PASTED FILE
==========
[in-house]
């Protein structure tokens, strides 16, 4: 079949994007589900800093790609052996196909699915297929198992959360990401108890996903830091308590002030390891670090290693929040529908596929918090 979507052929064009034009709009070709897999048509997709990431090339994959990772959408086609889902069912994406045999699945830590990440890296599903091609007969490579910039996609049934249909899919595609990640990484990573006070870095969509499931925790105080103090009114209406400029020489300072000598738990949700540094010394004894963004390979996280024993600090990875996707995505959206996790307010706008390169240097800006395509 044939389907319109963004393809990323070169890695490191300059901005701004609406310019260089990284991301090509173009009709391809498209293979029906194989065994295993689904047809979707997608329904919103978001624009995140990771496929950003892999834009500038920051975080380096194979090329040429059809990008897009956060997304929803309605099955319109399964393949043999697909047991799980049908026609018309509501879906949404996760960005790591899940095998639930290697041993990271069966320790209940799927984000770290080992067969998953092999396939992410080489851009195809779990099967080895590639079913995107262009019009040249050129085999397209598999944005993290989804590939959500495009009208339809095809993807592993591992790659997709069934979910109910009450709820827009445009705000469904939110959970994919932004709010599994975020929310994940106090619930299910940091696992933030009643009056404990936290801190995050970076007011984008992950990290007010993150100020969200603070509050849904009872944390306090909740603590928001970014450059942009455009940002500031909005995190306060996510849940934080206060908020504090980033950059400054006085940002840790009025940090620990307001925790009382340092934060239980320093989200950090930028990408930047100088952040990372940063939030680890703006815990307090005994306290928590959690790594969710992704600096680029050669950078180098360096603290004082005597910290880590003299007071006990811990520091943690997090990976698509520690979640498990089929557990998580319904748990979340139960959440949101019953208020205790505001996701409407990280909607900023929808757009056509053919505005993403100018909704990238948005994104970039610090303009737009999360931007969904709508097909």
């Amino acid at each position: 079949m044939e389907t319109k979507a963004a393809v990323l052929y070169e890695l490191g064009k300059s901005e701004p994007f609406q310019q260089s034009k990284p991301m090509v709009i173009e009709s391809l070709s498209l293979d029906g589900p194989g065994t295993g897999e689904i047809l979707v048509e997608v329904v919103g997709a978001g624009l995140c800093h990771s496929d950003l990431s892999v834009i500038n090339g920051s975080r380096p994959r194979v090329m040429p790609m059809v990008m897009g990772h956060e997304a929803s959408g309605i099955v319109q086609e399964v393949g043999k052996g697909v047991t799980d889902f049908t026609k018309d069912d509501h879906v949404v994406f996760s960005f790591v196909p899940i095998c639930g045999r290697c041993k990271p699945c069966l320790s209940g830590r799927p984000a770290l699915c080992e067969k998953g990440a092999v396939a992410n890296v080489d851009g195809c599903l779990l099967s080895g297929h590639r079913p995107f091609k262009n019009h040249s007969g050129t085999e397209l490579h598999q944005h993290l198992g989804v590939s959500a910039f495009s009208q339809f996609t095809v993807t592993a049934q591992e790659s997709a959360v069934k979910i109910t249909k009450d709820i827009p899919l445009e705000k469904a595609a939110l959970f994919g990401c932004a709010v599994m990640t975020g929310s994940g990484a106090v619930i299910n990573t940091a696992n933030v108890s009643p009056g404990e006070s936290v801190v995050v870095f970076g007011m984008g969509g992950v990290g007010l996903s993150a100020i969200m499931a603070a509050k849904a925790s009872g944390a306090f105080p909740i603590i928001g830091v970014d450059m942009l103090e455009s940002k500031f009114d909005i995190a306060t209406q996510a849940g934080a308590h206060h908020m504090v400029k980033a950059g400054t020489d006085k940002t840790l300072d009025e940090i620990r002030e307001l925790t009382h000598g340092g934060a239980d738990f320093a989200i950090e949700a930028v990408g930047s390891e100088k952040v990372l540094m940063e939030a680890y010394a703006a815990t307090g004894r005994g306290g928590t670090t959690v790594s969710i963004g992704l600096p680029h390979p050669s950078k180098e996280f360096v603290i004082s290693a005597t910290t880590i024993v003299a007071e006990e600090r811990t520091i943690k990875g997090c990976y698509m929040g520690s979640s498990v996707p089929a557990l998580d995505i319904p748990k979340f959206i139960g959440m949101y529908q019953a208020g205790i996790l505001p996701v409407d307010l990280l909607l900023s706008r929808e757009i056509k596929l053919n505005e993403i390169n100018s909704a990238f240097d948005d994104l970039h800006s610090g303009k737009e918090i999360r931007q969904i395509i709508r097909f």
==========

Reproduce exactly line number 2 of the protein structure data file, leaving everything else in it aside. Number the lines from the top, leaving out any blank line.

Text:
């Protein structure tokens, strides 16, 4: 079949994007589900800093790609052996196909699915297929198992959360990401108890996903830091308590002030390891670090290693929040529908596929918090 979507052929064009034009709009070709897999048509997709990431090339994959990772959408086609889902069912994406045999699945830590990440890296599903091609007969490579910039996609049934249909899919595609990640990484990573006070870095969509499931925790105080103090009114209406400029020489300072000598738990949700540094010394004894963004390979996280024993600090990875996707995505959206996790307010706008390169240097800006395509 044939389907319109963004393809990323070169890695490191300059901005701004609406310019260089990284991301090509173009009709391809498209293979029906194989065994295993689904047809979707997608329904919103978001624009995140990771496929950003892999834009500038920051975080380096194979090329040429059809990008897009956060997304929803309605099955319109399964393949043999697909047991799980049908026609018309509501879906949404996760960005790591899940095998639930290697041993990271069966320790209940799927984000770290080992067969998953092999396939992410080489851009195809779990099967080895590639079913995107262009019009040249050129085999397209598999944005993290989804590939959500495009009208339809095809993807592993591992790659997709069934979910109910009450709820827009445009705000469904939110959970994919932004709010599994975020929310994940106090619930299910940091696992933030009643009056404990936290801190995050970076007011984008992950990290007010993150100020969200603070509050849904009872944390306090909740603590928001970014450059942009455009940002500031909005995190306060996510849940934080206060908020504090980033950059400054006085940002840790009025940090620990307001925790009382340092934060239980320093989200950090930028990408930047100088952040990372940063939030680890703006815990307090005994306290928590959690790594969710992704600096680029050669950078180098360096603290004082005597910290880590003299007071006990811990520091943690997090990976698509520690979640498990089929557990998580319904748990979340139960959440949101019953208020205790505001996701409407990280909607900023929808757009056509053919505005993403100018909704990238948005994104970039610090303009737009999360931007969904709508097909």